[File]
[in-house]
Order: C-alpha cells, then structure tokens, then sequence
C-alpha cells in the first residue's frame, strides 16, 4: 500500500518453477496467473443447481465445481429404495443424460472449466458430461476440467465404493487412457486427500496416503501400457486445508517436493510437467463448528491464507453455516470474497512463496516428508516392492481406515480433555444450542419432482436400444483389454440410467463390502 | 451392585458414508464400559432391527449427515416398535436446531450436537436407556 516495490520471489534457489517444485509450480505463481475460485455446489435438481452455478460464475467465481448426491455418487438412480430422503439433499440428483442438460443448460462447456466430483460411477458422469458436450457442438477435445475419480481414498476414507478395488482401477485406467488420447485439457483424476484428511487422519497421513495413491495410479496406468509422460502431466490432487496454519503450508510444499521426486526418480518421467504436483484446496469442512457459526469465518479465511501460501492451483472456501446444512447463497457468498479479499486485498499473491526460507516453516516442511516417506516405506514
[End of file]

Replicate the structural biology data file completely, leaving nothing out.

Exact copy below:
[in-house]
Order: C-alpha cells, then structure tokens, then sequence
C-alpha cells in the first residue's frame, strides 16, 4: 500500500518453477496467473443447481465445481429404495443424460472449466458430461476440467465404493487412457486427500496416503501400457486445508517436493510437467463448528491464507453455516470474497512463496516428508516392492481406515480433555444450542419432482436400444483389454440410467463390502 | 451392585458414508464400559432391527449427515416398535436446531450436537436407556 516495490520471489534457489517444485509450480505463481475460485455446489435438481452455478460464475467465481448426491455418487438412480430422503439433499440428483442438460443448460462447456466430483460411477458422469458436450457442438477435445475419480481414498476414507478395488482401477485406467488420447485439457483424476484428511487422519497421513495413491495410479496406468509422460502431466490432487496454519503450508510444499521426486526418480518421467504436483484446496469442512457459526469465518479465511501460501492451483472456501446444512447463497457468498479479499486485498499473491526460507516453516516442511516417506516405506514